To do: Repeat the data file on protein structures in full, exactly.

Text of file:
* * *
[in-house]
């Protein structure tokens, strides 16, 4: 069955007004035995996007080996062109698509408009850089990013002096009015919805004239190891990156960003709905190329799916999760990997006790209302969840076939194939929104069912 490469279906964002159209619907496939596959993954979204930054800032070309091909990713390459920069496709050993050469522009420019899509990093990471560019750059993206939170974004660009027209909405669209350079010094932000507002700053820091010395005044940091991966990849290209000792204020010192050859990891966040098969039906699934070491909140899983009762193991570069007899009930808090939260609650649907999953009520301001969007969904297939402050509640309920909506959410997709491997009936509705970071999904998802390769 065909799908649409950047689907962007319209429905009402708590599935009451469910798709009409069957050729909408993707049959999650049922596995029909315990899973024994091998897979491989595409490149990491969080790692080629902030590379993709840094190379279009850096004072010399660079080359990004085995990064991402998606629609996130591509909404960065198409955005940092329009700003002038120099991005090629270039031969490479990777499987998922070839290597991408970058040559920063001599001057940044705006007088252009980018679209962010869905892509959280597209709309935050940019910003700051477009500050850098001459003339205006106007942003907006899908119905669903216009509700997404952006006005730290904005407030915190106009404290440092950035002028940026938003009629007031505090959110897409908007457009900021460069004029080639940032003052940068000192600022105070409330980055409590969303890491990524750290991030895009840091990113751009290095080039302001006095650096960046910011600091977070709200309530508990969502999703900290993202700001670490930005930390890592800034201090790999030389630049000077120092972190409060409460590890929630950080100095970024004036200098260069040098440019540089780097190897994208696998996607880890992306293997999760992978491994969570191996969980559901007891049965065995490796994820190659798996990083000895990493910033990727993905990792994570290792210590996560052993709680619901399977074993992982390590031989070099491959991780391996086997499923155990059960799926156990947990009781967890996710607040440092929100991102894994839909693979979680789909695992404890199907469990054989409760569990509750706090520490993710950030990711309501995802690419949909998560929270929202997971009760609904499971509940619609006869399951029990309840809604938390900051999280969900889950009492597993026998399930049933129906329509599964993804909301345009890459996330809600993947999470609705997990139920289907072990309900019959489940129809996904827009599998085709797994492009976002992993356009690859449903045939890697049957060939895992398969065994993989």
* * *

[in-house]
């Protein structure tokens, strides 16, 4: 069955007004035995996007080996062109698509408009850089990013002096009015919805004239190891990156960003709905190329799916999760990997006790209302969840076939194939929104069912 490469279906964002159209619907496939596959993954979204930054800032070309091909990713390459920069496709050993050469522009420019899509990093990471560019750059993206939170974004660009027209909405669209350079010094932000507002700053820091010395005044940091991966990849290209000792204020010192050859990891966040098969039906699934070491909140899983009762193991570069007899009930808090939260609650649907999953009520301001969007969904297939402050509640309920909506959410997709491997009936509705970071999904998802390769 065909799908649409950047689907962007319209429905009402708590599935009451469910798709009409069957050729909408993707049959999650049922596995029909315990899973024994091998897979491989595409490149990491969080790692080629902030590379993709840094190379279009850096004072010399660079080359990004085995990064991402998606629609996130591509909404960065198409955005940092329009700003002038120099991005090629270039031969490479990777499987998922070839290597991408970058040559920063001599001057940044705006007088252009980018679209962010869905892509959280597209709309935050940019910003700051477009500050850098001459003339205006106007942003907006899908119905669903216009509700997404952006006005730290904005407030915190106009404290440092950035002028940026938003009629007031505090959110897409908007457009900021460069004029080639940032003052940068000192600022105070409330980055409590969303890491990524750290991030895009840091990113751009290095080039302001006095650096960046910011600091977070709200309530508990969502999703900290993202700001670490930005930390890592800034201090790999030389630049000077120092972190409060409460590890929630950080100095970024004036200098260069040098440019540089780097190897994208696998996607880890992306293997999760992978491994969570191996969980559901007891049965065995490796994820190659798996990083000895990493910033990727993905990792994570290792210590996560052993709680619901399977074993992982390590031989070099491959991780391996086997499923155990059960799926156990947990009781967890996710607040440092929100991102894994839909693979979680789909695992404890199907469990054989409760569990509750706090520490993710950030990711309501995802690419949909998560929270929202997971009760609904499971509940619609006869399951029990309840809604938390900051999280969900889950009492597993026998399930049933129906329509599964993804909301345009890459996330809600993947999470609705997990139920289907072990309900019959489940129809996904827009599998085709797994492009976002992993356009690859449903045939890697049957060939895992398969065994993989």